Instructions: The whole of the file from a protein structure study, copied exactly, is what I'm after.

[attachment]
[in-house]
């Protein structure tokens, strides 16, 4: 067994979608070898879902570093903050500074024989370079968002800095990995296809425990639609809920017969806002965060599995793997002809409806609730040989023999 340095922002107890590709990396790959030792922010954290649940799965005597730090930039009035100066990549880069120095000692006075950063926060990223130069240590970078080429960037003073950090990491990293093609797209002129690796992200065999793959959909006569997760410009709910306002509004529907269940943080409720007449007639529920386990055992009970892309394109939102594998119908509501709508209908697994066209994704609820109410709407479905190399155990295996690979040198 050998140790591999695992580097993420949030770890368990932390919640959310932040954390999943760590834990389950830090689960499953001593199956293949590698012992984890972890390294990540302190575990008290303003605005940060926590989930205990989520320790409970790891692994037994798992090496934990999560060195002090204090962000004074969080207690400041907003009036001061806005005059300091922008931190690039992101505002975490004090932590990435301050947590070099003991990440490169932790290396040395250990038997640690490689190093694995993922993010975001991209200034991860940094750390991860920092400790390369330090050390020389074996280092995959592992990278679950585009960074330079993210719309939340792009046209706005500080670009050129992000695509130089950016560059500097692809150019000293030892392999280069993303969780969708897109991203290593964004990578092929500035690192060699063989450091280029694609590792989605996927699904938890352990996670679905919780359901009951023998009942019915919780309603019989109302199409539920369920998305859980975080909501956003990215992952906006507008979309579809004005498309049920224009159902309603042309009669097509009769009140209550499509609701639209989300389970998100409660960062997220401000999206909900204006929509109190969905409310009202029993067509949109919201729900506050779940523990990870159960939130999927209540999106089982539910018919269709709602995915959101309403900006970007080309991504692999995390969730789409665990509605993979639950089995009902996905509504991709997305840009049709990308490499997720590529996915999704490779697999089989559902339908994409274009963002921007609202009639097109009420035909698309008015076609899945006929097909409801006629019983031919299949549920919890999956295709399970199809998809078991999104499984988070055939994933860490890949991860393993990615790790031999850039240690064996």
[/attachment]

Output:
[in-house]
């Protein structure tokens, strides 16, 4: 067994979608070898879902570093903050500074024989370079968002800095990995296809425990639609809920017969806002965060599995793997002809409806609730040989023999 340095922002107890590709990396790959030792922010954290649940799965005597730090930039009035100066990549880069120095000692006075950063926060990223130069240590970078080429960037003073950090990491990293093609797209002129690796992200065999793959959909006569997760410009709910306002509004529907269940943080409720007449007639529920386990055992009970892309394109939102594998119908509501709508209908697994066209994704609820109410709407479905190399155990295996690979040198 050998140790591999695992580097993420949030770890368990932390919640959310932040954390999943760590834990389950830090689960499953001593199956293949590698012992984890972890390294990540302190575990008290303003605005940060926590989930205990989520320790409970790891692994037994798992090496934990999560060195002090204090962000004074969080207690400041907003009036001061806005005059300091922008931190690039992101505002975490004090932590990435301050947590070099003991990440490169932790290396040395250990038997640690490689190093694995993922993010975001991209200034991860940094750390991860920092400790390369330090050390020389074996280092995959592992990278679950585009960074330079993210719309939340792009046209706005500080670009050129992000695509130089950016560059500097692809150019000293030892392999280069993303969780969708897109991203290593964004990578092929500035690192060699063989450091280029694609590792989605996927699904938890352990996670679905919780359901009951023998009942019915919780309603019989109302199409539920369920998305859980975080909501956003990215992952906006507008979309579809004005498309049920224009159902309603042309009669097509009769009140209550499509609701639209989300389970998100409660960062997220401000999206909900204006929509109190969905409310009202029993067509949109919201729900506050779940523990990870159960939130999927209540999106089982539910018919269709709602995915959101309403900006970007080309991504692999995390969730789409665990509605993979639950089995009902996905509504991709997305840009049709990308490499997720590529996915999704490779697999089989559902339908994409274009963002921007609202009639097109009420035909698309008015076609899945006929097909409801006629019983031919299949549920919890999956295709399970199809998809078991999104499984988070055939994933860490890949991860393993990615790790031999850039240690064996």